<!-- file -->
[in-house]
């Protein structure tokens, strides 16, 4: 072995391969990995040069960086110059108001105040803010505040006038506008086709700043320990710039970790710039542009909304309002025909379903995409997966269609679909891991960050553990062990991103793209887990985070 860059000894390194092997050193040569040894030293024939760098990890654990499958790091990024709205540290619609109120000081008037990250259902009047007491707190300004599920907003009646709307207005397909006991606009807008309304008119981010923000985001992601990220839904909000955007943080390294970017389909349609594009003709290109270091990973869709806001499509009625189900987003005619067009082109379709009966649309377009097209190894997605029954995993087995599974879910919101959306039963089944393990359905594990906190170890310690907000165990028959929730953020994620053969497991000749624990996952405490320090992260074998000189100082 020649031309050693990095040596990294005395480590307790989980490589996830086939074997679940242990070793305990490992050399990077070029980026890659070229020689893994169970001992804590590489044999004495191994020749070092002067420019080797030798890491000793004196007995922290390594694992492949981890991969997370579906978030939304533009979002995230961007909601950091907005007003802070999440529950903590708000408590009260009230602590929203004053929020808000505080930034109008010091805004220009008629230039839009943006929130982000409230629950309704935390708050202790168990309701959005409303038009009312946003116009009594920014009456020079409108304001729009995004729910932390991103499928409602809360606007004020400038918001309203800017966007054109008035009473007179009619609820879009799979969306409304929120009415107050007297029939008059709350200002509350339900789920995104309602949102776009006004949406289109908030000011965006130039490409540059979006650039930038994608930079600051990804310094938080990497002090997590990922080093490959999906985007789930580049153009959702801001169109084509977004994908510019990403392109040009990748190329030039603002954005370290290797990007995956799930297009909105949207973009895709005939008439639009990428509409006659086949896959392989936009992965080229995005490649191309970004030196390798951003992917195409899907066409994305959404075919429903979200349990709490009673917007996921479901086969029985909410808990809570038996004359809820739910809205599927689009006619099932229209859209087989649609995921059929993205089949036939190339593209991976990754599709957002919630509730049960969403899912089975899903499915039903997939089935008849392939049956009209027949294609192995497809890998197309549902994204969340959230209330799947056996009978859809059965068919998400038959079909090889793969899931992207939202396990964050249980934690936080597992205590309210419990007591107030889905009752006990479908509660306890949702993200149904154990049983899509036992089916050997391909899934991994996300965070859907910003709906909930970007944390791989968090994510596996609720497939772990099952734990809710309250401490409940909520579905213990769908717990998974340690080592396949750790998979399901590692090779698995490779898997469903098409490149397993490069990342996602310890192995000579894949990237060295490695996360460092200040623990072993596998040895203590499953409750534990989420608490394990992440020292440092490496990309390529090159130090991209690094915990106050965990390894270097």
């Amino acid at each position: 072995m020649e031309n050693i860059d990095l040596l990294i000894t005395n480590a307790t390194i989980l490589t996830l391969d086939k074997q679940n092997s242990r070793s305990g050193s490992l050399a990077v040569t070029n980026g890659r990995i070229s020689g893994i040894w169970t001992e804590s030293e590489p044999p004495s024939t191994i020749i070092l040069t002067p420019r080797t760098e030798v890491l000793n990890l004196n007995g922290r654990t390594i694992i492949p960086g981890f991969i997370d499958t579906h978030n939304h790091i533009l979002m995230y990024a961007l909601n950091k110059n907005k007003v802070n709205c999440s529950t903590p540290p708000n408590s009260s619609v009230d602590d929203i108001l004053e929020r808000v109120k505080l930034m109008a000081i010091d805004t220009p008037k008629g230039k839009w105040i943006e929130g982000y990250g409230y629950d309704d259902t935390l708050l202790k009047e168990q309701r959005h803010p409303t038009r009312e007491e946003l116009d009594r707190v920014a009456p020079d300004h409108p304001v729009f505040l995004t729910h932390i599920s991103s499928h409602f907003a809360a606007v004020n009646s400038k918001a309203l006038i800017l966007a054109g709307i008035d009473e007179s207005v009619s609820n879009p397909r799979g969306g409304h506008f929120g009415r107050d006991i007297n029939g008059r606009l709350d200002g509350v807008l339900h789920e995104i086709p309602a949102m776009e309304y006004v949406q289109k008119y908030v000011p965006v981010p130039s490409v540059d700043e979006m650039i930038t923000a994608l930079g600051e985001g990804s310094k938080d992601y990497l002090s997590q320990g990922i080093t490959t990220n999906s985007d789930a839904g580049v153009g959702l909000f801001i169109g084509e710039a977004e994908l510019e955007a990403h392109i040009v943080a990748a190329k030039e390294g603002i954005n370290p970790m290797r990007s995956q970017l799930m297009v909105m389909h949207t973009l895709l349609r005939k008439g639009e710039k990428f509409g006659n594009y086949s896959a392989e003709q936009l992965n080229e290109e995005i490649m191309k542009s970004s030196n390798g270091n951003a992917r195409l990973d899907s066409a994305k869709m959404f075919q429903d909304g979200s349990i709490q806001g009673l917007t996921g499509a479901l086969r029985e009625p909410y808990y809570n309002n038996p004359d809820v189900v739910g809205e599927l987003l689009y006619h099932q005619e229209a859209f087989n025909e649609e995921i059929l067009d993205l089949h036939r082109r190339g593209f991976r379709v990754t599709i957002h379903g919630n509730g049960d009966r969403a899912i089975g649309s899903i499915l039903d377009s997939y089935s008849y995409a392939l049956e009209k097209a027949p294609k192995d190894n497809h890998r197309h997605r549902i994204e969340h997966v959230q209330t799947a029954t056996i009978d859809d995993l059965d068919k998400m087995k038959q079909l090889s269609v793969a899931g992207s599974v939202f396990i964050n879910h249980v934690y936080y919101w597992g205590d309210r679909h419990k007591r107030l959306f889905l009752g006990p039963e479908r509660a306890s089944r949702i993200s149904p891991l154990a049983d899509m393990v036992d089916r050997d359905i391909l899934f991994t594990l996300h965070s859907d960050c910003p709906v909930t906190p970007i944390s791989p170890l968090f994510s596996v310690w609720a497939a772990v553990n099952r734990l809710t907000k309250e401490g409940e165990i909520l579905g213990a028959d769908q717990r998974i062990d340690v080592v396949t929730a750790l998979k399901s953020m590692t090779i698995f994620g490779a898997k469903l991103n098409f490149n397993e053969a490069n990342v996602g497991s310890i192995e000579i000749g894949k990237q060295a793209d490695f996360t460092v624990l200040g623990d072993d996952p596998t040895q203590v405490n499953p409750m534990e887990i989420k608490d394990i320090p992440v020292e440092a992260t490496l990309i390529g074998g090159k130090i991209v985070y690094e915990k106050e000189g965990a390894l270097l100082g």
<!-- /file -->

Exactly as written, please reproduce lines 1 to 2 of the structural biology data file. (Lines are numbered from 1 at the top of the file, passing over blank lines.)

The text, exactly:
[in-house]
């Protein structure tokens, strides 16, 4: 072995391969990995040069960086110059108001105040803010505040006038506008086709700043320990710039970790710039542009909304309002025909379903995409997966269609679909891991960050553990062990991103793209887990985070 860059000894390194092997050193040569040894030293024939760098990890654990499958790091990024709205540290619609109120000081008037990250259902009047007491707190300004599920907003009646709307207005397909006991606009807008309304008119981010923000985001992601990220839904909000955007943080390294970017389909349609594009003709290109270091990973869709806001499509009625189900987003005619067009082109379709009966649309377009097209190894997605029954995993087995599974879910919101959306039963089944393990359905594990906190170890310690907000165990028959929730953020994620053969497991000749624990996952405490320090992260074998000189100082 020649031309050693990095040596990294005395480590307790989980490589996830086939074997679940242990070793305990490992050399990077070029980026890659070229020689893994169970001992804590590489044999004495191994020749070092002067420019080797030798890491000793004196007995922290390594694992492949981890991969997370579906978030939304533009979002995230961007909601950091907005007003802070999440529950903590708000408590009260009230602590929203004053929020808000505080930034109008010091805004220009008629230039839009943006929130982000409230629950309704935390708050202790168990309701959005409303038009009312946003116009009594920014009456020079409108304001729009995004729910932390991103499928409602809360606007004020400038918001309203800017966007054109008035009473007179009619609820879009799979969306409304929120009415107050007297029939008059709350200002509350339900789920995104309602949102776009006004949406289109908030000011965006130039490409540059979006650039930038994608930079600051990804310094938080990497002090997590990922080093490959999906985007789930580049153009959702801001169109084509977004994908510019990403392109040009990748190329030039603002954005370290290797990007995956799930297009909105949207973009895709005939008439639009990428509409006659086949896959392989936009992965080229995005490649191309970004030196390798951003992917195409899907066409994305959404075919429903979200349990709490009673917007996921479901086969029985909410808990809570038996004359809820739910809205599927689009006619099932229209859209087989649609995921059929993205089949036939190339593209991976990754599709957002919630509730049960969403899912089975899903499915039903997939089935008849392939049956009209027949294609192995497809890998197309549902994204969340959230209330799947056996009978859809059965068919998400038959079909090889793969899931992207939202396990964050249980934690936080597992205590309210419990007591107030889905009752006990479908509660306890949702993200149904154990049983899509036992089916050997391909899934991994996300965070859907910003709906909930970007944390791989968090994510596996609720497939772990099952734990809710309250401490409940909520579905213990769908717990998974340690080592396949750790998979399901590692090779698995490779898997469903098409490149397993490069990342996602310890192995000579894949990237060295490695996360460092200040623990072993596998040895203590499953409750534990989420608490394990992440020292440092490496990309390529090159130090991209690094915990106050965990390894270097």